HIV targets both lymphocytes and macrophages as host cells. Most studies equate progression to AIDS solely as the loss of T cell surveillance. However, it has been suggested that because HIV parasitizes macrophages, the virus could impair the microbicidal capacity of the phagocyte directly. Exploiting novel assays for phagosomal maturation we have demonstrated that HIV infection diminishes the hydrolytic capacity of the phagosome and impairs superoxide production. Given the macrophage's role as the primary barrier against microbial invasion this will have serious consequences, particularly at mucosal surfaces such as the respiratory tract. In this study we propose to address the following 3 questions. 1. To what extent does HIV infection compromise the anti-microbial capacity of macrophages? HIV-infected, PBMC-derived macrophages will be subjected to a panel of physiological assays to determine the extent to which phagocyte function is impaired i.e. phagosome acidification, the acquisition of lysosomal hydrolases, the generation of reactive oxygen and nitrogen intermediates, and the capacity of the HIV-infected cells to limit growth of a panel of model bacterial pathogens. 2. Do alveolar macrophages from HIV-infected patients demonstrate similar subversion of phagocyte function? Following in vitro validation, these assays will be repeated on broncholavage cells from HIV-infected patients at the Queen Elizabeth Hospital in Malawi. In addition, samples will be acquired for electron microscopy and for immuno-electron microscopy, and total nucleic acid will be extracted for retrospective identification of possible co-infections. 3. How does HIV impair macrophage function and can this be reversed chemotherapeutically? a. We propose functional studies to determine how HIV modulates the microbicidal capacity of the phagosome. b. We will conduct high-throughput screens to identify small molecules that counteract the suppressive activity of HIV. c. We will assay these compounds for their ability to reverse the suppression of phagocyte function in alveolar macrophages from HIV-infected patients.
The progression to AIDS is almost universally correlated with the loss of immune surveillance. However, we have found that HIV-infected macrophages exhibit impaired phagosomal function that reduces their microbicidal capacity, thus directly increasing the likelihood of opportunistic infections. In a prospective clinical study on alveolar macrophages from HIV-infected patients we will parallel our in vitro experiments to pursue both the mechanism and the identification of compounds that reverse the HIV-mediated suppression of macrophage function.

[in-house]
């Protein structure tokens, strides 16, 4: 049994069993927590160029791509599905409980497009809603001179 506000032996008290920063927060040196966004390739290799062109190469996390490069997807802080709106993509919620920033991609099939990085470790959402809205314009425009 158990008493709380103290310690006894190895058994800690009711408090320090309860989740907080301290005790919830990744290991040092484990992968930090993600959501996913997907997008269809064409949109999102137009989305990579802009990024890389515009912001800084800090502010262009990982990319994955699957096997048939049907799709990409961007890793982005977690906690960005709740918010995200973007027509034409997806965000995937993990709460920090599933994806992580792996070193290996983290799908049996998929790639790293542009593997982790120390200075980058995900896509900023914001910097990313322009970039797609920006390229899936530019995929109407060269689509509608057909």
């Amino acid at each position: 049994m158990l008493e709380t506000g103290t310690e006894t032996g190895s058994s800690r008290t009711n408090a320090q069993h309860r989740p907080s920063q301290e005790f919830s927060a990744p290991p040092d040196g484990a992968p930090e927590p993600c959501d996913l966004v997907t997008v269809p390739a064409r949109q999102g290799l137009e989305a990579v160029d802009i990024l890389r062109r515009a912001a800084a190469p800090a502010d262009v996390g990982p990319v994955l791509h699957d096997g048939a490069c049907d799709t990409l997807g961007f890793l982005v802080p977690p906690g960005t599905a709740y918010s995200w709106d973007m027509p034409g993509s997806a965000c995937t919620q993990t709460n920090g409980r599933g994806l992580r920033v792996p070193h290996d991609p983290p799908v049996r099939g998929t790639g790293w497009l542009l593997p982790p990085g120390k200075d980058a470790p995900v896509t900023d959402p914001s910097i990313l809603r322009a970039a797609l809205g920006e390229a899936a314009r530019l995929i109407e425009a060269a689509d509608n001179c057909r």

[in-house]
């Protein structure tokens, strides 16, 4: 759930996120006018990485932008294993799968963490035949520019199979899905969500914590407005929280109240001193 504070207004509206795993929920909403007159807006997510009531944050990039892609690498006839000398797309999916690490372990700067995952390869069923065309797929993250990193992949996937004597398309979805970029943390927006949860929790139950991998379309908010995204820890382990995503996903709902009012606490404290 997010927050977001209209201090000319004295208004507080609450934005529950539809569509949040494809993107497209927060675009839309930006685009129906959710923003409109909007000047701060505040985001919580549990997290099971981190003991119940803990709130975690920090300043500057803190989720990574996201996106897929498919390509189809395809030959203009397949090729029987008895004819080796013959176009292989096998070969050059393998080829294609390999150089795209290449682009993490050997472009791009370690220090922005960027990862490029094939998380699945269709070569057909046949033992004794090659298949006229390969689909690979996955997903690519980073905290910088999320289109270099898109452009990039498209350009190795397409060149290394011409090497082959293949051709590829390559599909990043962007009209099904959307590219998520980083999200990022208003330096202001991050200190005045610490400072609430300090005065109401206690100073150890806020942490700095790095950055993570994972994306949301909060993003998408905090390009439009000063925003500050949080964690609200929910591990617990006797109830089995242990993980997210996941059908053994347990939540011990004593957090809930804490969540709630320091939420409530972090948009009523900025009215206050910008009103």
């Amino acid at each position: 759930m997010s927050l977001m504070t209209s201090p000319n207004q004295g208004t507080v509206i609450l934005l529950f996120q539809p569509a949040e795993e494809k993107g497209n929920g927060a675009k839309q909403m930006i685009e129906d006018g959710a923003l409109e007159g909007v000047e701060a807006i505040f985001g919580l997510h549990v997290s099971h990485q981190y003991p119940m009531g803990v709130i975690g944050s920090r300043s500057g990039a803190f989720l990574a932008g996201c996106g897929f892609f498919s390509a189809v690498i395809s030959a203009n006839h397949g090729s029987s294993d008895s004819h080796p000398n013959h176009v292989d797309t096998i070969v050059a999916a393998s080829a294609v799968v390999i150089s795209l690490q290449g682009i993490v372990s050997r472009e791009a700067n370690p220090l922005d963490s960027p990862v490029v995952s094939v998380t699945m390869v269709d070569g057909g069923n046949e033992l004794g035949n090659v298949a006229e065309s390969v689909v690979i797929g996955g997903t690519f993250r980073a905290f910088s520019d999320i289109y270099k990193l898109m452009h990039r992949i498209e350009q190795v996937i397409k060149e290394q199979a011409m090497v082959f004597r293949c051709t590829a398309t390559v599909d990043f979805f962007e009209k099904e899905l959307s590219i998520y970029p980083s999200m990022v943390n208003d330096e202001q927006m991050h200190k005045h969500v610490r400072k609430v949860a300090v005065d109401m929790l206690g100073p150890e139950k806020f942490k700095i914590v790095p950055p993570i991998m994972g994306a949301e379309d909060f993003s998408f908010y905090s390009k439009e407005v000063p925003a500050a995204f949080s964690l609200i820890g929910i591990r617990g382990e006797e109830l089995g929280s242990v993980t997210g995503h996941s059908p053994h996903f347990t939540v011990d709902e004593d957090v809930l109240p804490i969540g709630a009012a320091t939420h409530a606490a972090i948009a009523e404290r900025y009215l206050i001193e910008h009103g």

|Jambo, Kondwani C; Tembo, Dumizulu L; Kamng'ona, Arox W et al. (2017) HIV-associated disruption of lung cytokine networks is incompletely restored in asymptomatic HIV-infected Malawian adults on antiretroviral therapy. ERJ Open Res 3:|
|Wilburn, Kaley M; Mwandumba, Henry C; Jambo, Kondwani C et al. (2016) Heterogeneous loss of HIV transcription and proviral DNA from 8E5/LAV lymphoblastic leukemia cells revealed by RNA FISH:FLOW analyses. Retrovirology 13:55|
|Dumas, Audrey; Lê-Bury, Gabrielle; Marie-Anaïs, Florence et al. (2015) The HIV-1 protein Vpr impairs phagosome maturation by controlling microtubule-dependent trafficking. J Cell Biol 211:359-72|
|Rylance, Jamie; Fullerton, Duncan G; Scriven, James et al. (2015) Household air pollution causes dose-dependent inflammation and altered phagocytosis in human macrophages. Am J Respir Cell Mol Biol 52:584-93|
|Podinovskaia, Maria; Russell, David G (2015) Detection and quantification of microbial manipulation of phagosomal function. Methods Cell Biol 126:305-29|
|Jambo, Kondwani C; Banda, Dominic H; Afran, Louise et al. (2014) Asymptomatic HIV-infected individuals on antiretroviral therapy exhibit impaired lung CD4(+) T-cell responses to mycobacteria. Am J Respir Crit Care Med 190:938-47|
|Jambo, K C; Banda, D H; Kankwatira, A M et al. (2014) Small alveolar macrophages are infected preferentially by HIV and exhibit impaired phagocytic function. Mucosal Immunol 7:1116-26|
|Russell, David G (2011) Mycobacterium tuberculosis and the intimate discourse of a chronic infection. Immunol Rev 240:252-68|
|Russell, David G (2011) The galvanizing of Mycobacterium tuberculosis: an antimicrobial mechanism. Cell Host Microbe 10:181-3|
|Russell, David G; Barry 3rd, Clifton E; Flynn, JoAnne L (2010) Tuberculosis: what we don't know can, and does, hurt us. Science 328:852-6|
Showing the most recent 10 out of 11 publications